Why did I want to volunteer? In January 2019 I was looking for an opportunity to volunteer in a conservation project and found the answer at Birmingham Museum & Art Gallery with the Portable Antiquities Scheme. It has been so much fun and as a volunteer I have been encouraged to learn about the many different artefacts we are brought by the detectorists, each one is part of our social history. You wonder who has handled the objects, who created them, what they were for, how they may have evolved into modern items used today – clothing items, domestic utensils, metal objects, coins etc. So it is very much a learning, hands-on role, and we have been given many opportunities to go on training courses, visit the British Museum and to handle real treasure!
Favourite historical period? I think post medieval, (AD 1509-1660) as this period seems to be very much about Britain evolving and developing.
Favourite place? We recently visited Windsor castle, which has so much history, with its beautiful state rooms, art, grounds and is a majestic historic family home. We went on a beautiful Autumn day, and all the visitors seemed to be enthralled by what they were seeing.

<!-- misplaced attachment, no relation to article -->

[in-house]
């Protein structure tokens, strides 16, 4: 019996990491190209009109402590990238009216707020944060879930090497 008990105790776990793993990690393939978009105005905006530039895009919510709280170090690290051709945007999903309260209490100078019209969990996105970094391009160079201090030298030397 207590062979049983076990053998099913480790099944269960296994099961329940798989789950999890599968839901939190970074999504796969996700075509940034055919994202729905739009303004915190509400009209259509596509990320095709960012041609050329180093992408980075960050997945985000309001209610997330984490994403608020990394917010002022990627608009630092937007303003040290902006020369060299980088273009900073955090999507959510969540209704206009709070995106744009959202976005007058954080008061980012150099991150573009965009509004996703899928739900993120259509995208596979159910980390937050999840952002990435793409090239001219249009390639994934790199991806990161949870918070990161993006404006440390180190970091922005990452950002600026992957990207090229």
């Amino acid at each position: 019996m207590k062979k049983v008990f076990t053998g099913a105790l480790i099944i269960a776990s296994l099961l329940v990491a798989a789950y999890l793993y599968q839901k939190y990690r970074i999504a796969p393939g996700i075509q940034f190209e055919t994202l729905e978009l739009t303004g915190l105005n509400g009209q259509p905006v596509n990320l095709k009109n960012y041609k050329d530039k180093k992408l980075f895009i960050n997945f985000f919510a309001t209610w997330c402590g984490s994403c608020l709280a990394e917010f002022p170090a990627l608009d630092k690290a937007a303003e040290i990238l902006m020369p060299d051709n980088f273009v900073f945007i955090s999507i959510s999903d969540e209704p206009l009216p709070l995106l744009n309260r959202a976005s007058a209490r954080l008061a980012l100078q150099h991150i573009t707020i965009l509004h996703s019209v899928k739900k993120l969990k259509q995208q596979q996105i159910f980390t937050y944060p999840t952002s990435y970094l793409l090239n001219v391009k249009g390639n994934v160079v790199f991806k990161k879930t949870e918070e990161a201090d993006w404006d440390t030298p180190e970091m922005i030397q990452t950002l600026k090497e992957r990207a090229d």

Favourite find? The little apple corer/pastry jigger (ref WMID-9EE891). I can imagine it being used in a post-medieval kitchen! The find is a complete Post-Medieval/ Early-Modern copper alloy probable apple corer, consisting of the tongue-shaped utensil end and rectangular-sectioned shank. It measures 49.19mm in length, 14.34mm width at utensil end and weighs 5g.
The utensil is light brown/green coloured, with the end U-shaped in cross-section and a serrated edge. The outside surface is decorated with inverted and narrowing V-shaped grooves, extending from the edge serrations, and a pair of transverse grooves closer to the narrower end.
There are similar items on the PAS database, some made from sheeps bone. Two personal comments made by PAS FLOs give a greater history of the apple corers/cheese scoops/pastry jiggers:
Kate Sumnall, FLO, comments: ‘There are bone scoops recorded from excavations in London which traditionally are known as apple corers, cheese scoops, etc.’ (pers.comm. 2013). Peter Reavill, FLO, adds: ‘A number of Medieval apple corers made from the front legs of sheep were discovered during the Canterbury Whitefriars excavations – all from pits associated with the friary and businesses outside the friary’ (pers.comm. 2013).
Bucket list find? A beautiful piece of gold jewellery! We can but dream!
What are my other interests outside archaeology?
I love to make things, particularly curtains, cushions, reupholstery, renovating clothes – you can see the theme of conservation I have spent lockdown making curtains for my daughter-in-law, grand-daughter and even for my own home (when time permits!). Gardening is also a great love. And family history.